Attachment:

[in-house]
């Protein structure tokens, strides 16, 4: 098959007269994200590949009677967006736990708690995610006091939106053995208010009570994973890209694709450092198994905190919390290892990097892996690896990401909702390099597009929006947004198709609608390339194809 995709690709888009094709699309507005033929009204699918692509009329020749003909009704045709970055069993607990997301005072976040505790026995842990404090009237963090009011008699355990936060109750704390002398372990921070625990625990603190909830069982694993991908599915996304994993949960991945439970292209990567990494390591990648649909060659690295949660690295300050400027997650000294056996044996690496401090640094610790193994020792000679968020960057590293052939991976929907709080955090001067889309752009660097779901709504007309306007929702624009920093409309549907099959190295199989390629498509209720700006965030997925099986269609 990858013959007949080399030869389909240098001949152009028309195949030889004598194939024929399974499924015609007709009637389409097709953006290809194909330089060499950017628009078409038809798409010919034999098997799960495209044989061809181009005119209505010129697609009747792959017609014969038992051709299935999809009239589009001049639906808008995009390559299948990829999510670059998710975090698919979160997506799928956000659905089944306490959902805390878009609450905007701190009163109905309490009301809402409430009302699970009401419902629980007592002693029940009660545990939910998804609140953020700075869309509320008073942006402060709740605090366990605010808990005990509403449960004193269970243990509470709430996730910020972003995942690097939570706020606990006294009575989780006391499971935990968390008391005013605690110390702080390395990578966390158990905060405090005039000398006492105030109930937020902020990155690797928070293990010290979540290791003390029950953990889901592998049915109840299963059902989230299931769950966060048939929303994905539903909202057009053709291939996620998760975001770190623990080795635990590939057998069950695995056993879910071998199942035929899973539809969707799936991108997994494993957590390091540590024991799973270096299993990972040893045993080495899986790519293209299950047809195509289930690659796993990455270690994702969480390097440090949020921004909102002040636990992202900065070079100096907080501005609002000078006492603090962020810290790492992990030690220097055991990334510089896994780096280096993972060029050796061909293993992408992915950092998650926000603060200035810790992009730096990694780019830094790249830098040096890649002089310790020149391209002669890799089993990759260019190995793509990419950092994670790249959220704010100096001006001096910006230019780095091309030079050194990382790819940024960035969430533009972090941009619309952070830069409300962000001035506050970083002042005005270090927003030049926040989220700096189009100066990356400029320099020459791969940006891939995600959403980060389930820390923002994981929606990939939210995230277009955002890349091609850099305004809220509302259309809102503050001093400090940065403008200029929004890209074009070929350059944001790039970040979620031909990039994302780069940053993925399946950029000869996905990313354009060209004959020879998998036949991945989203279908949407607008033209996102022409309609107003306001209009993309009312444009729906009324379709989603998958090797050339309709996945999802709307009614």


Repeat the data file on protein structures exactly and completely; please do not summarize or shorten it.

[in-house]
């Protein structure tokens, strides 16, 4: 098959007269994200590949009677967006736990708690995610006091939106053995208010009570994973890209694709450092198994905190919390290892990097892996690896990401909702390099597009929006947004198709609608390339194809 995709690709888009094709699309507005033929009204699918692509009329020749003909009704045709970055069993607990997301005072976040505790026995842990404090009237963090009011008699355990936060109750704390002398372990921070625990625990603190909830069982694993991908599915996304994993949960991945439970292209990567990494390591990648649909060659690295949660690295300050400027997650000294056996044996690496401090640094610790193994020792000679968020960057590293052939991976929907709080955090001067889309752009660097779901709504007309306007929702624009920093409309549907099959190295199989390629498509209720700006965030997925099986269609 990858013959007949080399030869389909240098001949152009028309195949030889004598194939024929399974499924015609007709009637389409097709953006290809194909330089060499950017628009078409038809798409010919034999098997799960495209044989061809181009005119209505010129697609009747792959017609014969038992051709299935999809009239589009001049639906808008995009390559299948990829999510670059998710975090698919979160997506799928956000659905089944306490959902805390878009609450905007701190009163109905309490009301809402409430009302699970009401419902629980007592002693029940009660545990939910998804609140953020700075869309509320008073942006402060709740605090366990605010808990005990509403449960004193269970243990509470709430996730910020972003995942690097939570706020606990006294009575989780006391499971935990968390008391005013605690110390702080390395990578966390158990905060405090005039000398006492105030109930937020902020990155690797928070293990010290979540290791003390029950953990889901592998049915109840299963059902989230299931769950966060048939929303994905539903909202057009053709291939996620998760975001770190623990080795635990590939057998069950695995056993879910071998199942035929899973539809969707799936991108997994494993957590390091540590024991799973270096299993990972040893045993080495899986790519293209299950047809195509289930690659796993990455270690994702969480390097440090949020921004909102002040636990992202900065070079100096907080501005609002000078006492603090962020810290790492992990030690220097055991990334510089896994780096280096993972060029050796061909293993992408992915950092998650926000603060200035810790992009730096990694780019830094790249830098040096890649002089310790020149391209002669890799089993990759260019190995793509990419950092994670790249959220704010100096001006001096910006230019780095091309030079050194990382790819940024960035969430533009972090941009619309952070830069409300962000001035506050970083002042005005270090927003030049926040989220700096189009100066990356400029320099020459791969940006891939995600959403980060389930820390923002994981929606990939939210995230277009955002890349091609850099305004809220509302259309809102503050001093400090940065403008200029929004890209074009070929350059944001790039970040979620031909990039994302780069940053993925399946950029000869996905990313354009060209004959020879998998036949991945989203279908949407607008033209996102022409309609107003306001209009993309009312444009729906009324379709989603998958090797050339309709996945999802709307009614």